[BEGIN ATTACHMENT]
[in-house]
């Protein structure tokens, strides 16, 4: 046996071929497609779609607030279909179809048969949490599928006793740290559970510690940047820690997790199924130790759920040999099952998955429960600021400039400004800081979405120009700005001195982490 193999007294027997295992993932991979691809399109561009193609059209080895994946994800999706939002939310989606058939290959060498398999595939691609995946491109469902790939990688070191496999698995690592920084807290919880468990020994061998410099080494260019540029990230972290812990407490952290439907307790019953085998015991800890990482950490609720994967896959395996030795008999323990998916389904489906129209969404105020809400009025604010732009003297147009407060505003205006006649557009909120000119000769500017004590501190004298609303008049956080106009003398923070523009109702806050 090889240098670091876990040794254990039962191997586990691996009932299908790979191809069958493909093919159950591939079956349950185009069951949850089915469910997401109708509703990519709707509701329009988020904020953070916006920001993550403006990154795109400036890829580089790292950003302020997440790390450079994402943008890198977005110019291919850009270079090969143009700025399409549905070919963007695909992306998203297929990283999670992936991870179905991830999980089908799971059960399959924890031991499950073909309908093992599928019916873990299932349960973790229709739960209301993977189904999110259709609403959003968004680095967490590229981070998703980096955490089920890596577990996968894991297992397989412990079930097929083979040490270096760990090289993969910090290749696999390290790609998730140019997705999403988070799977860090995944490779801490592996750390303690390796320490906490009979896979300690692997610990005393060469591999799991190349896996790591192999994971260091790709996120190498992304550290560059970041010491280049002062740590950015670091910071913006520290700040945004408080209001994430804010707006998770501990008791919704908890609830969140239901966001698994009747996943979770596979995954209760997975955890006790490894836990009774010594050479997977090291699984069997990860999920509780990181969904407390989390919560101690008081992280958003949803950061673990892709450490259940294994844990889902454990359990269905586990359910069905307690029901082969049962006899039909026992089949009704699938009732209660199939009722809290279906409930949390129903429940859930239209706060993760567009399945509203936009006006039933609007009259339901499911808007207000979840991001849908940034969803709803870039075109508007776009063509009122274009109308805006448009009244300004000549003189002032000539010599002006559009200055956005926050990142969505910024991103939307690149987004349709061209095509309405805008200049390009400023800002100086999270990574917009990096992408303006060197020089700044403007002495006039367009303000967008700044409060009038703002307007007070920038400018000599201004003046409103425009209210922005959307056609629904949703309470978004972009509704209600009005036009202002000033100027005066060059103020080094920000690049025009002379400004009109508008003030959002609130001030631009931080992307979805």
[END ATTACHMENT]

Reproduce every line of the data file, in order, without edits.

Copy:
[in-house]
């Protein structure tokens, strides 16, 4: 046996071929497609779609607030279909179809048969949490599928006793740290559970510690940047820690997790199924130790759920040999099952998955429960600021400039400004800081979405120009700005001195982490 193999007294027997295992993932991979691809399109561009193609059209080895994946994800999706939002939310989606058939290959060498398999595939691609995946491109469902790939990688070191496999698995690592920084807290919880468990020994061998410099080494260019540029990230972290812990407490952290439907307790019953085998015991800890990482950490609720994967896959395996030795008999323990998916389904489906129209969404105020809400009025604010732009003297147009407060505003205006006649557009909120000119000769500017004590501190004298609303008049956080106009003398923070523009109702806050 090889240098670091876990040794254990039962191997586990691996009932299908790979191809069958493909093919159950591939079956349950185009069951949850089915469910997401109708509703990519709707509701329009988020904020953070916006920001993550403006990154795109400036890829580089790292950003302020997440790390450079994402943008890198977005110019291919850009270079090969143009700025399409549905070919963007695909992306998203297929990283999670992936991870179905991830999980089908799971059960399959924890031991499950073909309908093992599928019916873990299932349960973790229709739960209301993977189904999110259709609403959003968004680095967490590229981070998703980096955490089920890596577990996968894991297992397989412990079930097929083979040490270096760990090289993969910090290749696999390290790609998730140019997705999403988070799977860090995944490779801490592996750390303690390796320490906490009979896979300690692997610990005393060469591999799991190349896996790591192999994971260091790709996120190498992304550290560059970041010491280049002062740590950015670091910071913006520290700040945004408080209001994430804010707006998770501990008791919704908890609830969140239901966001698994009747996943979770596979995954209760997975955890006790490894836990009774010594050479997977090291699984069997990860999920509780990181969904407390989390919560101690008081992280958003949803950061673990892709450490259940294994844990889902454990359990269905586990359910069905307690029901082969049962006899039909026992089949009704699938009732209660199939009722809290279906409930949390129903429940859930239209706060993760567009399945509203936009006006039933609007009259339901499911808007207000979840991001849908940034969803709803870039075109508007776009063509009122274009109308805006448009009244300004000549003189002032000539010599002006559009200055956005926050990142969505910024991103939307690149987004349709061209095509309405805008200049390009400023800002100086999270990574917009990096992408303006060197020089700044403007002495006039367009303000967008700044409060009038703002307007007070920038400018000599201004003046409103425009209210922005959307056609629904949703309470978004972009509704209600009005036009202002000033100027005066060059103020080094920000690049025009002379400004009109508008003030959002609130001030631009931080992307979805």